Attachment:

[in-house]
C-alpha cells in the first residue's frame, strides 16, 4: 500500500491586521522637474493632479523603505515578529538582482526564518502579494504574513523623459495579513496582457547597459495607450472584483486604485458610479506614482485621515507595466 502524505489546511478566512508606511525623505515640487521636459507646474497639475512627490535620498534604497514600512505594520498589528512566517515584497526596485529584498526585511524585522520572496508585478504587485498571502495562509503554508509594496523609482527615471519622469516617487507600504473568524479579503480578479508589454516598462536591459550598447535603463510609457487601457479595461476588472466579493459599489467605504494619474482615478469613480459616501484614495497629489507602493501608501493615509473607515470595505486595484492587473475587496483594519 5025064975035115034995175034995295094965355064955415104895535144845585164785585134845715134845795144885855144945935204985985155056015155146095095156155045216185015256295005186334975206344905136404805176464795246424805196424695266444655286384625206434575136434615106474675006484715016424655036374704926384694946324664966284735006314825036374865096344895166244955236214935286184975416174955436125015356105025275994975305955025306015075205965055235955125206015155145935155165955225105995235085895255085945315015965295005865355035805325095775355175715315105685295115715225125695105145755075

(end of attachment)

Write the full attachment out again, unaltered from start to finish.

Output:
[in-house]
C-alpha cells in the first residue's frame, strides 16, 4: 500500500491586521522637474493632479523603505515578529538582482526564518502579494504574513523623459495579513496582457547597459495607450472584483486604485458610479506614482485621515507595466 502524505489546511478566512508606511525623505515640487521636459507646474497639475512627490535620498534604497514600512505594520498589528512566517515584497526596485529584498526585511524585522520572496508585478504587485498571502495562509503554508509594496523609482527615471519622469516617487507600504473568524479579503480578479508589454516598462536591459550598447535603463510609457487601457479595461476588472466579493459599489467605504494619474482615478469613480459616501484614495497629489507602493501608501493615509473607515470595505486595484492587473475587496483594519 5025064975035115034995175034995295094965355064955415104895535144845585164785585134845715134845795144885855144945935204985985155056015155146095095156155045216185015256295005186334975206344905136404805176464795246424805196424695266444655286384625206434575136434615106474675006484715016424655036374704926384694946324664966284735006314825036374865096344895166244955236214935286184975416174955436125015356105025275994975305955025306015075205965055235955125206015155145935155165955225105995235085895255085945315015965295005865355035805325095775355175715315105685295115715225125695105145755075